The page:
This is exactly the kind of bill that will jump start the sales of BEVs and PHEVs when they hit the market in the coming few years.

The other measures of increasing fuel efficiency by 10 or 20% or increasing bio fuel production are only partially helpful. They pale by comparison when you consider that PHEV will increase fuel efficiency by several hundreds of percentages and the purely electric vehicles will completely eliminate the need for liquid fuels.

More than anything the US and the world need legislation to jump start the sale of BEVs and PHEVs. Once the total sales of such vehicles reach more than say 4 million units a year in the US they can phase out the subsidies. After that the economics of scale will ensure that they do not cost importantly more than pure ICE vehicles.



If Toyota sticks with NiMh for their Prius PHEV as announced, their MSRP should be under 35k. Which means that with these incentives a consumer may have to pay 25k for a 40 mile all-EV range and 60 MPG HEV range.

On the other hand the Chevy VOLT with 40 EV and 600 mile extender range will probably MSRP around $25k, meaning with incentives it will be the vehicle for the "rest of us." Either way things are looking quite bright indeed.


Good to see America moves ahead.
I appreciate the lead in this sector, we all should free us from oil dependence.
Hope our Eurocrats will adopt that or rather come up with some similar stuff.

Travis Rassat

This might be a dumb question, but are there currently any NHTSA-certified conversion kits available?

Mike L


Good point on potential Toyota NiMh MSRP - I didn't take that technology into consideration. Thanks for those details.

I don't see a Volt as being 25K, either pre or post incentives. My guess will be around 40K before incentives, which gets the price to about 35K after incentives. Of course, this is all just a swag, but the manufacturing process still has a long way to go, so until that time, the cost of that technology will still remain high.

As cars become more and more like technology, then Moore's law will apply more and more to the car industry. Every 18 months the capacity/speed doubles and the cost is cut in half. I know that batteries have their own progression, but with money and funding now coming in from many geographies and from both public/private sector - we should start to see the curve on the battery price / performance improve. Especially true if targeting PHEV batteries vs. BEV batteries.

Lastly, for better or worse, manufacturers and dealers alike will use the 35K up front is cheaper than 25K + $4/gallon approach over the course of a 100K life.

Stan Peterson

Can't hurt, might help. But the time for demonstration or tax subsidies is past.

Nothing would do more for the adoption of PHEVs than for the government to say it will purchase some x% of the current percentage of PHEVs manufactured to establish a guaranteed marketplace, where x% is twice or 3 times the total marketplace percentage of such vehicles.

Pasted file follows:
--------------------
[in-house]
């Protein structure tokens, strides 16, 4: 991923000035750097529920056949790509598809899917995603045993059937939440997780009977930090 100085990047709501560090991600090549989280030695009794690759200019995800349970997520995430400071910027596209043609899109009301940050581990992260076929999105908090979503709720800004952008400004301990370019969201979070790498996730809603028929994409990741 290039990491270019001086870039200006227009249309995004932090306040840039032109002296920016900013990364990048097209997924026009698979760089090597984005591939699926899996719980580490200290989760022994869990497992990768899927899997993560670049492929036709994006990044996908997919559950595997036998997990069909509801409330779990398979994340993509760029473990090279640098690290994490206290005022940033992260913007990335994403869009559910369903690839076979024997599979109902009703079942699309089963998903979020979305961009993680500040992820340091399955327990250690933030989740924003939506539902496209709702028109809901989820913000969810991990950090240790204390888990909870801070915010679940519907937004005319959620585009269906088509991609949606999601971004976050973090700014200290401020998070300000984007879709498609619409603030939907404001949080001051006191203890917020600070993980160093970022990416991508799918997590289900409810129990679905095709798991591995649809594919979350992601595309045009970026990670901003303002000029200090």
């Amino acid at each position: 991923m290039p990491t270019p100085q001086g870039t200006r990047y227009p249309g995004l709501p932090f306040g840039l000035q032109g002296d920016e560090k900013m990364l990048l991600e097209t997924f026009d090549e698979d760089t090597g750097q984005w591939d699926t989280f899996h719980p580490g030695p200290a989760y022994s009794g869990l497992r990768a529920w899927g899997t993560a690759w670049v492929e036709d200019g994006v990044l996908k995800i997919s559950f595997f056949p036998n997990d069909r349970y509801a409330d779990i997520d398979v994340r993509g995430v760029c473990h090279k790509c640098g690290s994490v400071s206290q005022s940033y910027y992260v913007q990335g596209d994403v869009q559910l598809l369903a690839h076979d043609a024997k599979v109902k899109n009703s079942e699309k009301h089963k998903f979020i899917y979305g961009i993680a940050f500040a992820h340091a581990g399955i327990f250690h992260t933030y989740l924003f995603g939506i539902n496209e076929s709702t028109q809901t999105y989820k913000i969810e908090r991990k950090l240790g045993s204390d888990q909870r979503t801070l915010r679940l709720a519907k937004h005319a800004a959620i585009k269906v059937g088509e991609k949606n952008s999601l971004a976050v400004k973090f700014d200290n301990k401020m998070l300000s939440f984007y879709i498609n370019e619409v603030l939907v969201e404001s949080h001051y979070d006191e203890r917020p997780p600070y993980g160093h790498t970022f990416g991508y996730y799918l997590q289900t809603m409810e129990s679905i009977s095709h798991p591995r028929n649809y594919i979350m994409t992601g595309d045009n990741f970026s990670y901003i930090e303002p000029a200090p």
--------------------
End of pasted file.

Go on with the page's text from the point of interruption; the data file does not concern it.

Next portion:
For example, If PHEVs were to reach 3% market share as HEVS now have the government would purchase 6 or 9 percent of its vehicle needs only from available PHEVs modesl.

What the manufacturers need is assured sales of PHEVS to amortize the massive investment in manufacturing facilities, not some tax subsidies as they change from demonstration production to mass manufacture.


This is beautiful! (Even if the title of the act is unbearably cheesy) I'm guessing "passenger vehicles" doesn't include motorcycles.

Bob Bastard

Lets do this thing.
-Neil, I believe the term passenger vehicle generally includes motorcycles, although I could be mistaken.


"If Toyota sticks with NiMh for their Prius PHEV as announced, their MSRP should be under 35k."

Did toyota announce a plug in hybrid prius?


Bob: That would be very interesting since $2000 could be up to half the price of a limited speed electric motorcycle and would make things a whole lot better for Vectix.

Kevin Frieden

It would be great to see similar legislation for heavier vehicles. Token adoption of green tech by companies like UPS and Fedex are terrific examples of corporate responsibility. However, companies require real return on investment before they adopt anything. Incentives that lower their tax burden are a step in the right direction. Also, does anyone know if Eaton, Permodrive, or others are working on a hydraulic hybrid retrofit kit for commercial trucks and large SUVs?


what is the electric utility we all plug our electric vehicles into going to use for new power generation to fuel all our new vehicles? coal, oil, gas, nuclear...or hot air like this from congress?


t1: There is a huge amount of unused capacity already in our generating system. EVs are so much more efficient than a regular car you could take the gas being burned in cars today, use it to create electricity (a waste of long chain polymers), and you'd still come out ahead. Then since you are using an energy carrier in your vehicle instead of a primary energy source, you have the option of switching your primary source to any number sources, including renewables or other fossil fuels (which has the potential to be cleaner when converted to electricity in a large stationary plant)